British artist, writer and filmmaker Andrew Kötting talks to HOME’s Artistic Director of Film Jason Wood about the inspirations and story behind his new work Edith Walks and future projects…
Jason Wood: Before we turn our focus to Edith Walks, can you say something about the accompanying short, Forgotten The Queen?
Andrew Kötting: Forgotten The Queen is an animated film (10 minutes and 66 seconds) that I made with my daughter Eden (co-star of Gallivant). A Hastings friend, Glenn Whiting is an animator by profession and has worked with the both of us on several films using Eden’s collages, drawings and paintings as source material.
I share a studio with Eden and whatever project I’m working on she likes to connect her work thematically. In this case Edith Swan Neck, eyes, blood and arrows became an obsession. She fills my notebooks with her images and my head with her influence. She is my life force and inspirator. Forgotten The Queen is a perfect companion piece to Edith Walks, a ‘B’ movie and a film that I am very proud of.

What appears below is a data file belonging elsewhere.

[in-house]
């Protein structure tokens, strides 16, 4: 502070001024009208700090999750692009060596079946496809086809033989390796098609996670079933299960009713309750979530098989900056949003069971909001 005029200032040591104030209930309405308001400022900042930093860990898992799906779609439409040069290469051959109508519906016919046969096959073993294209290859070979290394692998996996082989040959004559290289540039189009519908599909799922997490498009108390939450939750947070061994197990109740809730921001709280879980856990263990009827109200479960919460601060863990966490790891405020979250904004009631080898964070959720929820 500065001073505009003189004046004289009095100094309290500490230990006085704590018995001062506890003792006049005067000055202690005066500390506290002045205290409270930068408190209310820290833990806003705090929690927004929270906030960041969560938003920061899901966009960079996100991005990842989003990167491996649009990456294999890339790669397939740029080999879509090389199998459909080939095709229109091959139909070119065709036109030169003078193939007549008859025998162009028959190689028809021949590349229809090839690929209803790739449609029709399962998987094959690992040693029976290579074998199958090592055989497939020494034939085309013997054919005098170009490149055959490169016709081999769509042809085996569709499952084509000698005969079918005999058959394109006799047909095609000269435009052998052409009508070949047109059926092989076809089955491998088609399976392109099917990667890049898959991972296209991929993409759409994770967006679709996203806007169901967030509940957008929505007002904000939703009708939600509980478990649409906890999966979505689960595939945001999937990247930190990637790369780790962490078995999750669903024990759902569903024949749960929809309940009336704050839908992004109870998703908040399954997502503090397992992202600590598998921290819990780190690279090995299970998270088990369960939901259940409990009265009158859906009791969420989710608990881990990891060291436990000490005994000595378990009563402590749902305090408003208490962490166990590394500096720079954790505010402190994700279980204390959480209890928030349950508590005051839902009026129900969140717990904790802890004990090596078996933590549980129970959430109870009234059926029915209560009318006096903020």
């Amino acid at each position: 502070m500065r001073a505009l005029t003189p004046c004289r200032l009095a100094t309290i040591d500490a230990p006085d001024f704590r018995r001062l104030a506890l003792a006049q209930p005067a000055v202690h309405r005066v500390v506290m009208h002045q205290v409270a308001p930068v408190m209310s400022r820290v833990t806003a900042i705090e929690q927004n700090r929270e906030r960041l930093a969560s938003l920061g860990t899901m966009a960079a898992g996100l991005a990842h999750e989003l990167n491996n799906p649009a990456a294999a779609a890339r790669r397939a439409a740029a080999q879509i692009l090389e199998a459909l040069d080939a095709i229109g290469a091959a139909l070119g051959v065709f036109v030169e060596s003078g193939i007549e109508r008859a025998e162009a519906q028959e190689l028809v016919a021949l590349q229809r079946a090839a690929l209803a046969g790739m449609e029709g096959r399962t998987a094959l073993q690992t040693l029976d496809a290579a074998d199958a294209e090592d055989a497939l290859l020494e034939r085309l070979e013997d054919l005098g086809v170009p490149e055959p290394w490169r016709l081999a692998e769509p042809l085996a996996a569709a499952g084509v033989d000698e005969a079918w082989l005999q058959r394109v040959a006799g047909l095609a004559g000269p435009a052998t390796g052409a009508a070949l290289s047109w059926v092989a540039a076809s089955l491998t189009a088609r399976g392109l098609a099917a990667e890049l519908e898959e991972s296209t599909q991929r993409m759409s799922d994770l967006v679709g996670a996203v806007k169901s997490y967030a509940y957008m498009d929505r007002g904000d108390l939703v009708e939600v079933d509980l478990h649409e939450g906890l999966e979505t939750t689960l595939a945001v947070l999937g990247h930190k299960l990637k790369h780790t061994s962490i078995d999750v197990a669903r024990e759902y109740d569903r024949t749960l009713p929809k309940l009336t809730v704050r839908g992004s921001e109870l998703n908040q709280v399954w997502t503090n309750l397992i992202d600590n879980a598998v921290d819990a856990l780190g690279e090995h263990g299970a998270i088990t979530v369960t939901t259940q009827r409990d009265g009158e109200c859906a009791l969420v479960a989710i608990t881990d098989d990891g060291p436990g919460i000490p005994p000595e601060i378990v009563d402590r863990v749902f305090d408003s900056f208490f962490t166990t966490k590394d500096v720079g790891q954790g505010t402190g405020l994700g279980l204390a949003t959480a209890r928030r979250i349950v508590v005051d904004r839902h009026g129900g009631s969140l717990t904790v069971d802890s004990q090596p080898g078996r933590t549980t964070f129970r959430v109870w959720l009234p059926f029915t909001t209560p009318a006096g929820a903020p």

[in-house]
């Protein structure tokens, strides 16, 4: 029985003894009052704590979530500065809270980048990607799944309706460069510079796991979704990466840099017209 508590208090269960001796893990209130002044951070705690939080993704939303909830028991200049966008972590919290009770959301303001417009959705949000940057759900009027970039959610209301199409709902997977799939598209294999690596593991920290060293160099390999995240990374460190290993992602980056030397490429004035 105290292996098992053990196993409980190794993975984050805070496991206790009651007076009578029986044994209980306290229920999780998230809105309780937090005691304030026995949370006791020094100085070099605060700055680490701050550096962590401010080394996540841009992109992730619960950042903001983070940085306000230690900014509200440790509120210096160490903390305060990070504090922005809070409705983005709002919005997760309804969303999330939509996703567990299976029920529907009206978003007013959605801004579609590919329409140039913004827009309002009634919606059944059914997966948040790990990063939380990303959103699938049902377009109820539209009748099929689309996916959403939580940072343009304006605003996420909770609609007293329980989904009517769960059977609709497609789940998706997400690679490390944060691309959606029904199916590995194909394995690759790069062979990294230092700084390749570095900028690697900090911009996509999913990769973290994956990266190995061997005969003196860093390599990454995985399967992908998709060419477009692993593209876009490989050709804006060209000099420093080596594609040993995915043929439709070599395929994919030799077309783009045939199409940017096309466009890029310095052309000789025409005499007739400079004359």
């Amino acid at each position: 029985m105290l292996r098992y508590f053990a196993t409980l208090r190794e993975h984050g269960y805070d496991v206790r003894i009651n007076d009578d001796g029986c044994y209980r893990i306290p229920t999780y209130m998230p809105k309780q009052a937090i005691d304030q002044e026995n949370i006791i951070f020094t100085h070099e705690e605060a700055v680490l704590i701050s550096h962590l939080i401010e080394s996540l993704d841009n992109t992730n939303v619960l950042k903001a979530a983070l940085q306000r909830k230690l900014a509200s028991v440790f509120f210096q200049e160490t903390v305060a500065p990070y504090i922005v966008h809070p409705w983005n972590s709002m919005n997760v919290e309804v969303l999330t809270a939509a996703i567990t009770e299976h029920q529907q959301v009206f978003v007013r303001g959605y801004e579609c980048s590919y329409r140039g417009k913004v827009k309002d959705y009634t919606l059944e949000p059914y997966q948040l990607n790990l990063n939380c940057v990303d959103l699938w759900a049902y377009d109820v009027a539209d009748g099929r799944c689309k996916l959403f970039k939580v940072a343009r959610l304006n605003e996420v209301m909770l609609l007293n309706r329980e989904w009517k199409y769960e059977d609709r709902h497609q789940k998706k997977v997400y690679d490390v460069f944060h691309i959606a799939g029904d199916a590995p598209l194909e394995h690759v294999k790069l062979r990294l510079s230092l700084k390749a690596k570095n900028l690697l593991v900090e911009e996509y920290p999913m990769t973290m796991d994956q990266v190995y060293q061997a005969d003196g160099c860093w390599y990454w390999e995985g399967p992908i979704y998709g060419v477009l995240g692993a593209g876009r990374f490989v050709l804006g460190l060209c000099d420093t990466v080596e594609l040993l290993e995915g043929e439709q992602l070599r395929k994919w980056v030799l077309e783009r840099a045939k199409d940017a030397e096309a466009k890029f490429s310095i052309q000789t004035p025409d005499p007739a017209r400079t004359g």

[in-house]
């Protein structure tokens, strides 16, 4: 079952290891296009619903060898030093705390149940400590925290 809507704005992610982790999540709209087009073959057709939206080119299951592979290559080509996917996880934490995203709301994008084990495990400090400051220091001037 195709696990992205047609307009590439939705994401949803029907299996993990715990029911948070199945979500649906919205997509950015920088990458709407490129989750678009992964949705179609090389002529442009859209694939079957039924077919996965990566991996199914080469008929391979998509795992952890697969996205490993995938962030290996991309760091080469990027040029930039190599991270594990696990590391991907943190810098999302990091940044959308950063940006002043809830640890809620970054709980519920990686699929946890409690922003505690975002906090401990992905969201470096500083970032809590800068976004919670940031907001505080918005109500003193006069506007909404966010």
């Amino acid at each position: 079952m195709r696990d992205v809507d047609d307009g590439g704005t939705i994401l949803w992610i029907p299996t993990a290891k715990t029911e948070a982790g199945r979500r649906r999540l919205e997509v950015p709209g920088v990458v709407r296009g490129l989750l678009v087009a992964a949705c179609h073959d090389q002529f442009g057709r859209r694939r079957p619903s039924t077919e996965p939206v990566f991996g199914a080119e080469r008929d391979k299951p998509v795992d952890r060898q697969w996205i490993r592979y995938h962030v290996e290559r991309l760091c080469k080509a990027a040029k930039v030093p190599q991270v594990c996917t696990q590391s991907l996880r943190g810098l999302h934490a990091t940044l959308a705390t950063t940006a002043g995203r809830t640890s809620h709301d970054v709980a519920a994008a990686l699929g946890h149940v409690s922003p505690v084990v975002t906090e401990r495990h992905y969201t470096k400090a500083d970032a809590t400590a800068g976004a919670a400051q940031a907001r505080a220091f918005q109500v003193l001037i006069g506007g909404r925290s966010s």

JW: You have been a pioneer in many ways for an experimental approach to filmmaking that in aesthetic terms incorporates different film stock and technology, archive footage and happenstance. What is it about this way of working that you find exciting and how is it suitable in terms of the work you produce?
AK: Jack-of-all-trades-and-fly-by-night. I’m very interested in the multifarious potential of bricolage within the context of moving image. I like the results of unexpected juxtapositioning. The alchemy of sound-image manipulation. Happenstance plays an important part; both in the gathering/filming of material as well as at the edit stage where I like to introduce unexpected elements, elements that evoke a sense of the ‘meta’ or the ‘other’. It might be archive or the use of inappropriate sound or as with Edith Walks a determination to stick with as much of the original iPhone footage (we shot using a ‘super 8 App’), as possible.